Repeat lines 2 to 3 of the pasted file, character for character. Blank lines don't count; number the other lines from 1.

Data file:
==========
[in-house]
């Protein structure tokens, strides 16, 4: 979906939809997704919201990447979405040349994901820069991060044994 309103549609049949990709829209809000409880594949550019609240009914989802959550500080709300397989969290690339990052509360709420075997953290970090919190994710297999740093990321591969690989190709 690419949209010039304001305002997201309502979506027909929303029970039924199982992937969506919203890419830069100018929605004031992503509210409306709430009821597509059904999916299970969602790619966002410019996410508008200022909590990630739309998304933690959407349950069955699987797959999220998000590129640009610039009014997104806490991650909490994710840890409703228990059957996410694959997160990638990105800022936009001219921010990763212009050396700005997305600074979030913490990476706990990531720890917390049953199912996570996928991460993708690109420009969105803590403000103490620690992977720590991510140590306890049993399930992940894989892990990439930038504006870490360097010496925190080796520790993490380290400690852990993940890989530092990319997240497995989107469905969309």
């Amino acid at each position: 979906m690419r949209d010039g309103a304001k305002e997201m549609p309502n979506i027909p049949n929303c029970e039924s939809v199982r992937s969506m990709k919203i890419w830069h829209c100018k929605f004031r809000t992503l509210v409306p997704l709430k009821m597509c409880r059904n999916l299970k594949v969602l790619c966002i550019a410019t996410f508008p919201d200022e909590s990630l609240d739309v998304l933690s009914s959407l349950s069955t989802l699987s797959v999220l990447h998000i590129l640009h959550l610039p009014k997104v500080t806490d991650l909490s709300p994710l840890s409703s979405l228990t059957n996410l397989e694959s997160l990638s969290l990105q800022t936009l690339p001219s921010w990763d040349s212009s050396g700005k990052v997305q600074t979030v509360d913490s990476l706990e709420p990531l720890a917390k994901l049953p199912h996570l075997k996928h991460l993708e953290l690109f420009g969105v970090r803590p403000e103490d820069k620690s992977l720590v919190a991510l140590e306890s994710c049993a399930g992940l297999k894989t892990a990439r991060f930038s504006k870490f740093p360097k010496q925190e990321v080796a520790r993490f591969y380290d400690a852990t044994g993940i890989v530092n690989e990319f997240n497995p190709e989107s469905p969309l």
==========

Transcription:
């Protein structure tokens, strides 16, 4: 979906939809997704919201990447979405040349994901820069991060044994 309103549609049949990709829209809000409880594949550019609240009914989802959550500080709300397989969290690339990052509360709420075997953290970090919190994710297999740093990321591969690989190709 690419949209010039304001305002997201309502979506027909929303029970039924199982992937969506919203890419830069100018929605004031992503509210409306709430009821597509059904999916299970969602790619966002410019996410508008200022909590990630739309998304933690959407349950069955699987797959999220998000590129640009610039009014997104806490991650909490994710840890409703228990059957996410694959997160990638990105800022936009001219921010990763212009050396700005997305600074979030913490990476706990990531720890917390049953199912996570996928991460993708690109420009969105803590403000103490620690992977720590991510140590306890049993399930992940894989892990990439930038504006870490360097010496925190080796520790993490380290400690852990993940890989530092990319997240497995989107469905969309």
């Amino acid at each position: 979906m690419r949209d010039g309103a304001k305002e997201m549609p309502n979506i027909p049949n929303c029970e039924s939809v199982r992937s969506m990709k919203i890419w830069h829209c100018k929605f004031r809000t992503l509210v409306p997704l709430k009821m597509c409880r059904n999916l299970k594949v969602l790619c966002i550019a410019t996410f508008p919201d200022e909590s990630l609240d739309v998304l933690s009914s959407l349950s069955t989802l699987s797959v999220l990447h998000i590129l640009h959550l610039p009014k997104v500080t806490d991650l909490s709300p994710l840890s409703s979405l228990t059957n996410l397989e694959s997160l990638s969290l990105q800022t936009l690339p001219s921010w990763d040349s212009s050396g700005k990052v997305q600074t979030v509360d913490s990476l706990e709420p990531l720890a917390k994901l049953p199912h996570l075997k996928h991460l993708e953290l690109f420009g969105v970090r803590p403000e103490d820069k620690s992977l720590v919190a991510l140590e306890s994710c049993a399930g992940l297999k894989t892990a990439r991060f930038s504006k870490f740093p360097k010496q925190e990321v080796a520790r993490f591969y380290d400690a852990t044994g993940i890989v530092n690989e990319f997240n497995p190709e989107s469905p969309l």